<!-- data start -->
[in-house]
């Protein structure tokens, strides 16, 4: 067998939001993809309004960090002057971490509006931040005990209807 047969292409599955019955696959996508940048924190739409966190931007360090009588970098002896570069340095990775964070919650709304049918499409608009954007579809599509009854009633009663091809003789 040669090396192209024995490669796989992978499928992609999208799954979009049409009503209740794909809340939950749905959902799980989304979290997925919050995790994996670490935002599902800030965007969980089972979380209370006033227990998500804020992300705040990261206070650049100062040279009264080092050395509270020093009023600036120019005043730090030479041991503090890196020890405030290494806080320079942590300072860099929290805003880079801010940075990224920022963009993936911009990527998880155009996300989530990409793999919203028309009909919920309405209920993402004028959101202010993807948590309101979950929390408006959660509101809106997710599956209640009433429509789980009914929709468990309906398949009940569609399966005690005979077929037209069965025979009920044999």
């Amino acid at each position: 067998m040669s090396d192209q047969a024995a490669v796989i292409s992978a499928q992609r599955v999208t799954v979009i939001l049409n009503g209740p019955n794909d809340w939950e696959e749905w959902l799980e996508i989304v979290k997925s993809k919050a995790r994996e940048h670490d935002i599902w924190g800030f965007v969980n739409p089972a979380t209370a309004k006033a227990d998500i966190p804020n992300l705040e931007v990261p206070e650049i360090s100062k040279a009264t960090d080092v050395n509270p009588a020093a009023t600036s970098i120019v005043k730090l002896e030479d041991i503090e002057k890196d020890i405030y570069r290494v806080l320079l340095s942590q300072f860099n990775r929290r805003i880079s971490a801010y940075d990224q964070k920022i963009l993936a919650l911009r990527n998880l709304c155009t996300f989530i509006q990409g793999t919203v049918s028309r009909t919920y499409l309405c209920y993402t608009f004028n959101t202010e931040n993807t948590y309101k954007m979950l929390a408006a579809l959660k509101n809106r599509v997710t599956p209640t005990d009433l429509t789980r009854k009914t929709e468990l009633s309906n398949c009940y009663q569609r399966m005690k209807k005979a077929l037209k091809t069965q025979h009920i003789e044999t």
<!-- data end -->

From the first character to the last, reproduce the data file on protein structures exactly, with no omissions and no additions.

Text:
[in-house]
């Protein structure tokens, strides 16, 4: 067998939001993809309004960090002057971490509006931040005990209807 047969292409599955019955696959996508940048924190739409966190931007360090009588970098002896570069340095990775964070919650709304049918499409608009954007579809599509009854009633009663091809003789 040669090396192209024995490669796989992978499928992609999208799954979009049409009503209740794909809340939950749905959902799980989304979290997925919050995790994996670490935002599902800030965007969980089972979380209370006033227990998500804020992300705040990261206070650049100062040279009264080092050395509270020093009023600036120019005043730090030479041991503090890196020890405030290494806080320079942590300072860099929290805003880079801010940075990224920022963009993936911009990527998880155009996300989530990409793999919203028309009909919920309405209920993402004028959101202010993807948590309101979950929390408006959660509101809106997710599956209640009433429509789980009914929709468990309906398949009940569609399966005690005979077929037209069965025979009920044999």
């Amino acid at each position: 067998m040669s090396d192209q047969a024995a490669v796989i292409s992978a499928q992609r599955v999208t799954v979009i939001l049409n009503g209740p019955n794909d809340w939950e696959e749905w959902l799980e996508i989304v979290k997925s993809k919050a995790r994996e940048h670490d935002i599902w924190g800030f965007v969980n739409p089972a979380t209370a309004k006033a227990d998500i966190p804020n992300l705040e931007v990261p206070e650049i360090s100062k040279a009264t960090d080092v050395n509270p009588a020093a009023t600036s970098i120019v005043k730090l002896e030479d041991i503090e002057k890196d020890i405030y570069r290494v806080l320079l340095s942590q300072f860099n990775r929290r805003i880079s971490a801010y940075d990224q964070k920022i963009l993936a919650l911009r990527n998880l709304c155009t996300f989530i509006q990409g793999t919203v049918s028309r009909t919920y499409l309405c209920y993402t608009f004028n959101t202010e931040n993807t948590y309101k954007m979950l929390a408006a579809l959660k509101n809106r599509v997710t599956p209640t005990d009433l429509t789980r009854k009914t929709e468990l009633s309906n398949c009940y009663q569609r399966m005690k209807k005979a077929l037209k091809t069965q025979h009920i003789e044999t």